New York City Mayor Eric Adams along with Schools Chancellor David C. Banks announced the opening of expanded Gifted and Talented applications for kindergarten and third grade, which will open May 31.
Utilizing grades in the four core school subject areas – English language arts, mathematics, science and social studies – the top 10 percent of second graders will be nominated to apply for the Gifted and Talented program in third grade.
Students in pre-K will be nominated to apply for the kindergarten Gifted and Talented Program by pre-K leadership and staff on a basis of curiosity and approach to learning, as well as guidance that reminds teachers that children who demonstrate gifted behaviors often come from diverse backgrounds and have different abilities — in alignment with the National Association for Gifted Children in advance of the nomination process.
“By expanding our Gifted & Talented program to all New York City districts, we are giving every young person an opportunity to grow, to learn, to explore their talents and imagination, and we are making sure no child is left behind,” said Mayor Adams in a statement on May 24. “Working with families, teachers, and community leaders, we were able to make this expansion happen, and now students from every school district will be able to access a Gifted & Talented program.”
Chancellor Banks also chimed in to express his excitement about the program’s expansion, and gratitude to the administrators and educators that are working to make it possible.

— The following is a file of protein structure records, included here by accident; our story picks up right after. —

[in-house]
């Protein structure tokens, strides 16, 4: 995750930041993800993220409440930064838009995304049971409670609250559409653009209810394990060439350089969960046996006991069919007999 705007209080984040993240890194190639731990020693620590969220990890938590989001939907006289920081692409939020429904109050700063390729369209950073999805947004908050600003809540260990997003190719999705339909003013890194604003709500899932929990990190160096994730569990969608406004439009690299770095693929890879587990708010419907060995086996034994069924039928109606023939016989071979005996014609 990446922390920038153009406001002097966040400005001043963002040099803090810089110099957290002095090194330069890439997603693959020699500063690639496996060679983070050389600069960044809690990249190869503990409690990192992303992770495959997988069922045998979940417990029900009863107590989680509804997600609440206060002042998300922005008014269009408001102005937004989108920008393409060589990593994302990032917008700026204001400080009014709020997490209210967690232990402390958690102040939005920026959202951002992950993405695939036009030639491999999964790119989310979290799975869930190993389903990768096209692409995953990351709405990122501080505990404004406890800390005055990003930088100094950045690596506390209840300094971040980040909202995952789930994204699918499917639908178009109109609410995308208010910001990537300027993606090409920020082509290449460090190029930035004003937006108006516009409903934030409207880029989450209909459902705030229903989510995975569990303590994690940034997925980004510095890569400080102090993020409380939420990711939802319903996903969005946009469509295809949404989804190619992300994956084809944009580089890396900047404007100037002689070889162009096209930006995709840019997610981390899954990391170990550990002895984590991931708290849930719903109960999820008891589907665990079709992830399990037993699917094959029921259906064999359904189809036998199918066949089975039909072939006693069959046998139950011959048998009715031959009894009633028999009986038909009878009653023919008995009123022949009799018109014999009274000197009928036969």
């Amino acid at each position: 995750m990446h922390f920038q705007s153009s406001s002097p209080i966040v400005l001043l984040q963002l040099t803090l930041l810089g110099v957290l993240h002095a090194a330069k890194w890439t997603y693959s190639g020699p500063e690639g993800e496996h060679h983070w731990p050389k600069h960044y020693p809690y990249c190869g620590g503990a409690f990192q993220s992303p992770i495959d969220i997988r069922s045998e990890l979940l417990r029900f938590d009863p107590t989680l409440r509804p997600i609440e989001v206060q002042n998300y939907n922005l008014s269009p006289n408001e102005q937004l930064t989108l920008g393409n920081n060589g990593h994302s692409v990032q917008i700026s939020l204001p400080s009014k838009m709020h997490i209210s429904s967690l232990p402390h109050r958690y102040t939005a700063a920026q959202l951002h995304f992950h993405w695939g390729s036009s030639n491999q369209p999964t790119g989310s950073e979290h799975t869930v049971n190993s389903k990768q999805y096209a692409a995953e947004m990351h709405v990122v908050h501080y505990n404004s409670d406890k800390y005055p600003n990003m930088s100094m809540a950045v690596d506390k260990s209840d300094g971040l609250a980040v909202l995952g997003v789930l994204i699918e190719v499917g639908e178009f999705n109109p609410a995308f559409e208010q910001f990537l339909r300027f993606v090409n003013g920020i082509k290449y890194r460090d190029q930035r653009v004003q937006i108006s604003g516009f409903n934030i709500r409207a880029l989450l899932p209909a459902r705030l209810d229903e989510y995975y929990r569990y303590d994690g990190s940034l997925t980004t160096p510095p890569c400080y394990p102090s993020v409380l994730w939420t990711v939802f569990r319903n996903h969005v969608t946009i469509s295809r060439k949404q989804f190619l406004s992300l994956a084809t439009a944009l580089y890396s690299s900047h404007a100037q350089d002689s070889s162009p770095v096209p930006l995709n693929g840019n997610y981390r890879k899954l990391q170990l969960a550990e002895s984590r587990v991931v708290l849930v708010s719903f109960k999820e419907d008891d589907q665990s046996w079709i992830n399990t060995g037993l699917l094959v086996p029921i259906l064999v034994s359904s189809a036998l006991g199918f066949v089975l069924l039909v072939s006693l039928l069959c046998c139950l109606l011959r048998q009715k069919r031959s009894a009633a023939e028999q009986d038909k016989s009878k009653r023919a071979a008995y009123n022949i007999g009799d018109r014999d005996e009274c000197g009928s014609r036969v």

“Family and community engagement is critical to the success of our students and of this program,” said Chancellor Banks. “Thank you to our superintendents, community leaders, and families for working together with us to ensure there is access to the Gifted & Talented program in every community. We are also grateful to our pre-K teachers for undertaking this enormous effort to ensure that each and every student is screened for this opportunity.”
However, some believe that increasing Gifted and Talented programs is not the correct way to ensure that all students have access to high-quality curriculum and education.
The Chinese American Citizens Alliance of Greater New York (CACAGNY) believes that the solution actually lies within eliminating the charter school cap so that all students of all races have the opportunity to engage with high-quality education.
The charter school cap is the number of charter schools (460) allowed to operate in NYC during the 2021-2022 school year. Charter school supporters believe that prohibiting the construction or opening of more charters is arbitrary and harmful for students who want equitable access to quality education through public schools.
“Given the immense popularity of charter schools in New York City, especially for Black, Hispanic, and now increasingly, Asian families, as evidenced by their huge waiting lists, one would think that lifting the cap by elected officials should be a no-brainer,” an email from CACAGNY sent out on May 24 read. “These schools deliver results that are comparable to, and often better than, that of the G&T programs and top selective “screened” schools that our parents try so hard to get their children into, but which the City wrecked because they have “too many Asians.” (The new G&T program promised for next year will not be the high-quality G&T you hoped for!)”